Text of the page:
Walking up to the group of masked students holding instruments, she said she was nervous and unsure. More than anything else, she said she was excited because of her love for marching band.
There were only 45 people at the first in-person practice — all wearing face masks, all standing the well-known six feet apart from each other.
“At first, it was like ‘Oh, can we even stand near each other when we talk?’” business administration freshman Megan Miyamoto said. “But you never really know what to expect from your first band practice.”
This is Miyamoto’s first year playing with Cal Poly’s Mustang Band.
Miyamoto practiced for about a month before she finally submitted her audition tape to play baritone horn.
“I was nervous because I don’t think my strong suit is playing,” Miyamoto said. “I think I’m better at marching and ‘vis.’”
“Vis” is short for visuals, which Miyamoto said are like “dance moves” for marching band.
Miyamoto is one of a record number of recruits to the 200-member Mustang Band — including brass, woodwind, percussion and color guard performers — practicing at a social distance this year. The opportunity to play together looks a little different with smaller groups, three different locations and weekly practice times split in half.
Despite the distancing protocols, graphic communications junior Hannah Krieg said the community aspect of the band is still intact.
“Getting to march and play with, whether it be friends I’ve had for years or new freshman, I think it’s still a fun season and it’s still something special to be a part of,” Krieg said.
Director of Bands Christopher Woodruff said he credits the Mustang Band’s record in recruiting this year to the student leadership team and the energy of Associate Director of Bands and the Mustang Band Director, Nicholas Waldron.
In place of what would usually be Band Camp, new members got to experience a “Band Week of Welcome” versus the typical new student WOW experience.
“We got all band leaders which has been nice,” Miyamoto said. “Band people are different. Sometimes it’s in a weird way, but it’s just a lot of fun all the time. So I’m just excited to be around that.”
Even with so many new members, the band has not had a single positive case of COVID-19 reported this year.
“It’s really cool how passionate everyone is about keeping each other safe and maintaining that safety so that we can keep playing together,” materials engineering senior Madi Glozer said.
Glozer and political science junior Katherine Hanson are the masterminds behind the overall functioning of the band. As the chief executive officer and the assistant executive officer, Glozer and Hanson said they “tried to plan for every possible scenario” leading up to Fall 2020.
When the COVID-19 pandemic started affecting student clubs and organizations in Spring 2020, the band was in the middle of performing for basketball season. The first thing on Glozer’s mind was the planning of the annual band banquet.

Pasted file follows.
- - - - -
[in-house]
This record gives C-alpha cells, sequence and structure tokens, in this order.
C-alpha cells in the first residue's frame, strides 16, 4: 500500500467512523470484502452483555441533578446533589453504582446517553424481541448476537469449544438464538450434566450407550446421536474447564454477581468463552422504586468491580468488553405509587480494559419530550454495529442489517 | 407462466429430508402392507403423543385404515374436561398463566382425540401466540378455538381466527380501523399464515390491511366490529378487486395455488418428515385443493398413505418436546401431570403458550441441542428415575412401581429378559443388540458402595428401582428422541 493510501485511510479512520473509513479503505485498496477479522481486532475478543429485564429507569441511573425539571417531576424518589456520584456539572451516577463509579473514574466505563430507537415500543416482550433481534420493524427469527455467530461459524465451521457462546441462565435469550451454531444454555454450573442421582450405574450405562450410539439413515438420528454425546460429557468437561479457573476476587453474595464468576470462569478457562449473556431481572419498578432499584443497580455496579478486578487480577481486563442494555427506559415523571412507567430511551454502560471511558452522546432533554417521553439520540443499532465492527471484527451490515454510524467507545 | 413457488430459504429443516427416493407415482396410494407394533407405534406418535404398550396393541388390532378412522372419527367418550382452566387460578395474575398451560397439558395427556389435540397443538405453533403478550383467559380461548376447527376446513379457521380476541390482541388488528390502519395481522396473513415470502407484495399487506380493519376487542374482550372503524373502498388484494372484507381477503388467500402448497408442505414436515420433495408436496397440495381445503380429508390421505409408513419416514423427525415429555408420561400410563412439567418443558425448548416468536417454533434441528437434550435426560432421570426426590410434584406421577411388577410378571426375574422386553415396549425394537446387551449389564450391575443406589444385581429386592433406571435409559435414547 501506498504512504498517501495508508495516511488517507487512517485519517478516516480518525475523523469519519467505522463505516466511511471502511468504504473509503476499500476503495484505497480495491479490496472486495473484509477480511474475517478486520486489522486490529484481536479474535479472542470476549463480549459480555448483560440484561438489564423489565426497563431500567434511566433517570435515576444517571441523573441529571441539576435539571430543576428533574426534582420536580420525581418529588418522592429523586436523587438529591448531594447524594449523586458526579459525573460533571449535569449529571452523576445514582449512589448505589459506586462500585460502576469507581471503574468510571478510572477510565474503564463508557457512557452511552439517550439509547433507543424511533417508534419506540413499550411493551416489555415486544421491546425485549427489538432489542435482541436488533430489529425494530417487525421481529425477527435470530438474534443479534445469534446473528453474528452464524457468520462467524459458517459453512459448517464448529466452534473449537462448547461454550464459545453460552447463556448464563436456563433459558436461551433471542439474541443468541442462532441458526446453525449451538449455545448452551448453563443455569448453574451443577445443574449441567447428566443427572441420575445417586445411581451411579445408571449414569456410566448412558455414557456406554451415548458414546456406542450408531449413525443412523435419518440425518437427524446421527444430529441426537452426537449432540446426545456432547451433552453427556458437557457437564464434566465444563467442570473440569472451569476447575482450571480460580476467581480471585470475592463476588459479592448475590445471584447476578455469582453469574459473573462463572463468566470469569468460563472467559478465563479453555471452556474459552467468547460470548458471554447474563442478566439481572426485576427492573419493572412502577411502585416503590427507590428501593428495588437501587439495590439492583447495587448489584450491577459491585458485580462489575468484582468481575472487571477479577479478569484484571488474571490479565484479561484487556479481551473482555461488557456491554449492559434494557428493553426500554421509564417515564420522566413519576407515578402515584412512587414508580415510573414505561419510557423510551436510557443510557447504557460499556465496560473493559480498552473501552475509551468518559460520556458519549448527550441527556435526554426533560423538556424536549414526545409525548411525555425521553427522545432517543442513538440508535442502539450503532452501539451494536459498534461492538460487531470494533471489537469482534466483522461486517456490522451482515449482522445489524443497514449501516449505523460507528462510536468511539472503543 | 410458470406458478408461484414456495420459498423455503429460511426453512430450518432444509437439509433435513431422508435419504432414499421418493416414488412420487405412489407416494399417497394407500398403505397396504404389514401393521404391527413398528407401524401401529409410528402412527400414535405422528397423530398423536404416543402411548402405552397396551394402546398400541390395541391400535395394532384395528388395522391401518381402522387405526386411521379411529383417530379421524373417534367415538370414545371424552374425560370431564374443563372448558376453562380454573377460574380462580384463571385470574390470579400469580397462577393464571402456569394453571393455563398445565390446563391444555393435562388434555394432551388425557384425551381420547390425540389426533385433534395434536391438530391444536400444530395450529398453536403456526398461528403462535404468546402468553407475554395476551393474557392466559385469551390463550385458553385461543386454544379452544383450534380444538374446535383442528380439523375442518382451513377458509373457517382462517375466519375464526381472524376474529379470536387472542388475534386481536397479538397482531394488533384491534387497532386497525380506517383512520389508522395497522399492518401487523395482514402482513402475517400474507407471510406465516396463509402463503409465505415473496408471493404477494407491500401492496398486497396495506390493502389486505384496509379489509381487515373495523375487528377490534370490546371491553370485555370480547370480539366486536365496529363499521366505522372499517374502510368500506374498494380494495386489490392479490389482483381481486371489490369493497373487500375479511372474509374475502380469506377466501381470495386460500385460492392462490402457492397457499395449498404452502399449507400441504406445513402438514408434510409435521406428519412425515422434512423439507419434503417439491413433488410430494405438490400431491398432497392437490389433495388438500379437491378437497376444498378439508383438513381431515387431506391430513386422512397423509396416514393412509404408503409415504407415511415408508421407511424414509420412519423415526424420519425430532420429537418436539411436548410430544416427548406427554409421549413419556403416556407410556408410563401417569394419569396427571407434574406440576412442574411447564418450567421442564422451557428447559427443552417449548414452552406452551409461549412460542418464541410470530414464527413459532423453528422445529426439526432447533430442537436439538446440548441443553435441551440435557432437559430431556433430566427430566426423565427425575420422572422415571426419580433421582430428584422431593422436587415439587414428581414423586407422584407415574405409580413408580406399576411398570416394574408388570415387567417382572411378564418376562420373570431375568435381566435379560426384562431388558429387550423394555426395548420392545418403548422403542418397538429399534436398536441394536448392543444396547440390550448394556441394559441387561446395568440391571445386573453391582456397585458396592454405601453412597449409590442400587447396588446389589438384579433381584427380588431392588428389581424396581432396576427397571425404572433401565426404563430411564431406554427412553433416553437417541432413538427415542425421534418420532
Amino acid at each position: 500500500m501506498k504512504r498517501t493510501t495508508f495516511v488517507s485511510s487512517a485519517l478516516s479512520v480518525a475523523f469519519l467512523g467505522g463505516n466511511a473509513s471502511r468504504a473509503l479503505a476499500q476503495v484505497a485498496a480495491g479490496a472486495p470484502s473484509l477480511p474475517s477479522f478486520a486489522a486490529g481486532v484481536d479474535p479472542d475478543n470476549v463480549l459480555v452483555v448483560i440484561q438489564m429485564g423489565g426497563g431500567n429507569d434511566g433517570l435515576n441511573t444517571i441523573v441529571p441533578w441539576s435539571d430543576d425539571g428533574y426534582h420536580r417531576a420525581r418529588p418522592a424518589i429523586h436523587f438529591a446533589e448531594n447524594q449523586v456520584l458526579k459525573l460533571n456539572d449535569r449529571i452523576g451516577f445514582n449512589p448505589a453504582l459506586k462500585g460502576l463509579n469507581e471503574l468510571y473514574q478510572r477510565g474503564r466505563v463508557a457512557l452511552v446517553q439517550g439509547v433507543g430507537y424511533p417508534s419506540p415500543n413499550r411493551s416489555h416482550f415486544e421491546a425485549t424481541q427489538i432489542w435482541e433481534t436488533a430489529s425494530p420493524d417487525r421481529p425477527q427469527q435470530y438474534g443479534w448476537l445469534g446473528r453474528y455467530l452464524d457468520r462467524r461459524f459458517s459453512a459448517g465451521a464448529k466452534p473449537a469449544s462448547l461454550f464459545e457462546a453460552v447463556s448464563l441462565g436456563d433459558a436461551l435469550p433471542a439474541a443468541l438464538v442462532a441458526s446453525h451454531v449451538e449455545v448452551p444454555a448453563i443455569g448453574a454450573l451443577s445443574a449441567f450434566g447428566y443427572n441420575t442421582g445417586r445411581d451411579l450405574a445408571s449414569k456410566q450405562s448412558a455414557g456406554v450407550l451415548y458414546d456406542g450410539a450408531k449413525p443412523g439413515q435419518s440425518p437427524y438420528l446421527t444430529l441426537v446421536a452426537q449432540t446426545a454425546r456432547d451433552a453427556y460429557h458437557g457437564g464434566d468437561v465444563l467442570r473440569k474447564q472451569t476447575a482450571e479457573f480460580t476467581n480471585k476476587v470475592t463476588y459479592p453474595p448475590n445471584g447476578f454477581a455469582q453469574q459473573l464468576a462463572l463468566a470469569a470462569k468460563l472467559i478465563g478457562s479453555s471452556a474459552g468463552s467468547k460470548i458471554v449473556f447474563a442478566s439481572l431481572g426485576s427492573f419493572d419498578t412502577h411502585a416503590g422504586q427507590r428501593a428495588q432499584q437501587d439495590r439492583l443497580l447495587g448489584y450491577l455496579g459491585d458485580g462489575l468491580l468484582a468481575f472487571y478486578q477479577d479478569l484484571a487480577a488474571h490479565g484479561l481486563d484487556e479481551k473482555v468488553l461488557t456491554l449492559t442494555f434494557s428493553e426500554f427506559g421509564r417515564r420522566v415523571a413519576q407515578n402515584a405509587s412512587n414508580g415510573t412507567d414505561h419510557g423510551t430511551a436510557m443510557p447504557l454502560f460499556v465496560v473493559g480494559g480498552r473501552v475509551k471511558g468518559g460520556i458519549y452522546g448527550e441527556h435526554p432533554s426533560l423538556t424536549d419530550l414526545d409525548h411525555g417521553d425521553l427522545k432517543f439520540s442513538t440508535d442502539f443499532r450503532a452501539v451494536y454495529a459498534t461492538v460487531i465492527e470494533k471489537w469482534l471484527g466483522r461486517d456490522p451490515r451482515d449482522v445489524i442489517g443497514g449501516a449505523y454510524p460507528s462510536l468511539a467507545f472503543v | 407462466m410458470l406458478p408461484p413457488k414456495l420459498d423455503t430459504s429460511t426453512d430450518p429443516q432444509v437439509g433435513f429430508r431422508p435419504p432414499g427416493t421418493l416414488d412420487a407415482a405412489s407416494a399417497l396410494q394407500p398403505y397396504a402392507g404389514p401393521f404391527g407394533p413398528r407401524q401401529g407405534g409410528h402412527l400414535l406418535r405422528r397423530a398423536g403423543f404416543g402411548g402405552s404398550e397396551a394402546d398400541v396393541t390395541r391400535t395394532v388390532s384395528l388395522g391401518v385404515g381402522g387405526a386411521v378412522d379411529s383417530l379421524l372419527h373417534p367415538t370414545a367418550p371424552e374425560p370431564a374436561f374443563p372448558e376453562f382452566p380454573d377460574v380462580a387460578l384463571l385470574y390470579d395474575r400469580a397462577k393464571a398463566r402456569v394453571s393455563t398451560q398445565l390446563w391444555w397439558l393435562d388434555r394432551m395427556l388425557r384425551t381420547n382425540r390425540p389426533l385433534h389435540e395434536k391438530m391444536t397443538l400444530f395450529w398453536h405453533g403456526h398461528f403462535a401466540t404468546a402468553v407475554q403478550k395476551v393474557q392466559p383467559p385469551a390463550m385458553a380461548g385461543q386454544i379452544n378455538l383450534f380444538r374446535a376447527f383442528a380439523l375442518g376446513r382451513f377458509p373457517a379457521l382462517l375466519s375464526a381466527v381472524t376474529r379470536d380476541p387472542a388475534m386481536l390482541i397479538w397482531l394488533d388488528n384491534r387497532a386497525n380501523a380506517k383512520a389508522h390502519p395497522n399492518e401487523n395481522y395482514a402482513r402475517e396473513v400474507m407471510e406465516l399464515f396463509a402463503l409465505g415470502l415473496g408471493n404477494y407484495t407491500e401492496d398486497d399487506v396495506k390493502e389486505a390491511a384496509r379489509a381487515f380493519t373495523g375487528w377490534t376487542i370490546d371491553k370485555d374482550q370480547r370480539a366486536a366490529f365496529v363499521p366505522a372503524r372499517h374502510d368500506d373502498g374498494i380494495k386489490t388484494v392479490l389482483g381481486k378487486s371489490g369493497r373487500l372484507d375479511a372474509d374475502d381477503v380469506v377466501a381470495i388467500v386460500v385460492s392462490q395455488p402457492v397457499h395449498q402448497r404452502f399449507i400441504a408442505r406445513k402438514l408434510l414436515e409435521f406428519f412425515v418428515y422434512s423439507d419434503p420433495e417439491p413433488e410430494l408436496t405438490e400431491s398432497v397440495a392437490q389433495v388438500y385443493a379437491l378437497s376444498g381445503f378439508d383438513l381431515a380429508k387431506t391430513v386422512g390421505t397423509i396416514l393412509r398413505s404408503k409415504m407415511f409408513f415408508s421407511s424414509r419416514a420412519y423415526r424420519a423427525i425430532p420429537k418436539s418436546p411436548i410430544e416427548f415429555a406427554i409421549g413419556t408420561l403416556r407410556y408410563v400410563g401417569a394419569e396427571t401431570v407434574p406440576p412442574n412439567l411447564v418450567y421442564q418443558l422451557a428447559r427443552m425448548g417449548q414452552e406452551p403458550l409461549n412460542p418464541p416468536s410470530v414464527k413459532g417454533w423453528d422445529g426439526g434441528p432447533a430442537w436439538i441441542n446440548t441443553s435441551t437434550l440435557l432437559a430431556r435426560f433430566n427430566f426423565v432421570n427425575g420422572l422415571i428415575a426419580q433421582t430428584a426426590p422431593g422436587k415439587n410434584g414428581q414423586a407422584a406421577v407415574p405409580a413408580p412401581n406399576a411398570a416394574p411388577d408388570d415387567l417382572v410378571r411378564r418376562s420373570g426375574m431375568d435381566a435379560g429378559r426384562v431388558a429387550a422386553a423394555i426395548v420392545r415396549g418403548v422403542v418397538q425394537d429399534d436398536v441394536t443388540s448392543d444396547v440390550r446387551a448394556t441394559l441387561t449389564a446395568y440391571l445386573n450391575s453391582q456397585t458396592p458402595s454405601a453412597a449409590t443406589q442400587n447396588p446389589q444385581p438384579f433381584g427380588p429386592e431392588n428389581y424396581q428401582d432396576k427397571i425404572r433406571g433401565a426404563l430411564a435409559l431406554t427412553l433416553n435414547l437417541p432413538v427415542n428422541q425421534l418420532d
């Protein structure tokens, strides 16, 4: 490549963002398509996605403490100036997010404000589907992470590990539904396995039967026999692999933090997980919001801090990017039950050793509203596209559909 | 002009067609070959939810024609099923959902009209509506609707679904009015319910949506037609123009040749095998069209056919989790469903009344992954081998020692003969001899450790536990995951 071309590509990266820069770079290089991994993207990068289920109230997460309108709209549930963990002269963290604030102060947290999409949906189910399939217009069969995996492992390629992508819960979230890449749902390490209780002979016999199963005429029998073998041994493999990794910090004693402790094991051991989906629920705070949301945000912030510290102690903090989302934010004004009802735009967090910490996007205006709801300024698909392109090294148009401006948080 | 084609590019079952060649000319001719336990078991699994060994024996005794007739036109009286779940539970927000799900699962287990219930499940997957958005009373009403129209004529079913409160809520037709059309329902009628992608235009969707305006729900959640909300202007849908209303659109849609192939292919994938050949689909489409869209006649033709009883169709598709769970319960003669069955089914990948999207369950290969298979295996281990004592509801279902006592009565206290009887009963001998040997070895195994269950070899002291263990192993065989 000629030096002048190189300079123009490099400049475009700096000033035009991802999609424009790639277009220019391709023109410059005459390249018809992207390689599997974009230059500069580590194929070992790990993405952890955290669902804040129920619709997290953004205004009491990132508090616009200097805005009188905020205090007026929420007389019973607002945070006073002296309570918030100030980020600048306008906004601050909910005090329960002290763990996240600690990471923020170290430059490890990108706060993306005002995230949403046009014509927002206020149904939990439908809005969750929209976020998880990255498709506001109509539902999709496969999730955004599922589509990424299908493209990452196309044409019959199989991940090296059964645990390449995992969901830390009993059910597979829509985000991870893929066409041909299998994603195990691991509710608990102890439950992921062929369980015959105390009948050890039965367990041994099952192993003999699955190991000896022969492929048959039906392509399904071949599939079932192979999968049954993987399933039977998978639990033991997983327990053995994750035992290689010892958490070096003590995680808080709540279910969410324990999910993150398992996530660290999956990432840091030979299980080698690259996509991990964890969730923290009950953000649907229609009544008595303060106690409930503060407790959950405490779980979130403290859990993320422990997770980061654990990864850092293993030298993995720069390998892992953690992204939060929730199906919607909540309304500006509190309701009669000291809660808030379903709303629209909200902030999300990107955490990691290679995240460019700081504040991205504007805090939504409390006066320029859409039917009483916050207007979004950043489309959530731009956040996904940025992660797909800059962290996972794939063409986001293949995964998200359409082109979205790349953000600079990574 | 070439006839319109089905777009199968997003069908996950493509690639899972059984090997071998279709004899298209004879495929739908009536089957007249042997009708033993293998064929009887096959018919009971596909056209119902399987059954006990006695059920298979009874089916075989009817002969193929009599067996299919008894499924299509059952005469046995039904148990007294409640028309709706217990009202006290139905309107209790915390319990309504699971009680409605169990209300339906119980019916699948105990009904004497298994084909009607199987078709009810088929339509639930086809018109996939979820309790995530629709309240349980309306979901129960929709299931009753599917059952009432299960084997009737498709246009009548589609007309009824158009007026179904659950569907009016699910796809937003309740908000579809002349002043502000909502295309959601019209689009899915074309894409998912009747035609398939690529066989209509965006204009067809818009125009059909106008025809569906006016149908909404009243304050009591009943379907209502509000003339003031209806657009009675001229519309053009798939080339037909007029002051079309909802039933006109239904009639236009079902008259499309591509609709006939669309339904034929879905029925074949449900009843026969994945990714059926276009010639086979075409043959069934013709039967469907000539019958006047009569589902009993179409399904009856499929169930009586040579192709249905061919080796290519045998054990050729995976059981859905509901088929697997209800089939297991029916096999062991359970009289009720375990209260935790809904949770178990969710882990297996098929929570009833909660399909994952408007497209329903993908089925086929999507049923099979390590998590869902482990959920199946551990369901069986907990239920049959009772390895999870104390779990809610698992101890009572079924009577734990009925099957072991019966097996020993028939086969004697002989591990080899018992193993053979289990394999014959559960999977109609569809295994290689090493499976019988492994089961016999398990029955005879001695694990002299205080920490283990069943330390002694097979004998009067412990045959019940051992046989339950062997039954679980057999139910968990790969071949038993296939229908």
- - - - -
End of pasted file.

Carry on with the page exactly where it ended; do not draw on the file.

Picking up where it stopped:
“I thought, ‘wait, what does this mean for that? Is that gone?” Glozer said.
After the initial shock, Glozer and Hanson worked to create a Canvas site for their incoming leadership team and restructure the responsibilities between themselves and the drum majors. From there, they had to play it by ear.
“It was definitely a waiting game for a good part of the summer,” Hanson said.
The fate of Mustang Band was uncertain until about two weeks before the start of the school year, when Cal Poly informed Glozer and Hanson that they could practice in person.
The only catch: health and safety precautions.
The maximum amount of members allowed to practice in an open space is 45. With four times that amount in the band, Glozer and Hanson were tasked to figure out how to split everyone up.
“We had to jigsaw everything together in terms of who can go to which [practice], how do we balance instrumentation,” Glozer said. “A lot of people live with each other so we had to try to keep roommates together to minimize risk as well.”
Glozer said they try to make as even of an instrumentation as they can in their groups, since they can’t all hear each other playing together right now. Since the drum line practices separately, the other groups practice pieces that are not heavily dependent on drum line.
“It makes it even more important for all of us to pay attention to tempo,” Glozer said.
Glozer, Hanson and the drum majors all get tested for COVID-19 every week, since they interact with the different practice groups and are exposed to the most members. Other band members are required to get tested at least twice throughout the quarter.
“We’re all conscious that this is a privilege to be able to do something in person,” Miyamoto said. “So we need to make sure that we’re not doing anything to take away this opportunity.”
As much of a privilege it is to play music in person, it’s even more of a privilege to just be together, Hanson said.
“I feel like right now community is something that’s very hard for people to find in terms of being isolated because of the pandemic, or even politically, everything is very divided,” Hanson said. “It’s nice to have a constant, and I think band is that constant for a lot of us.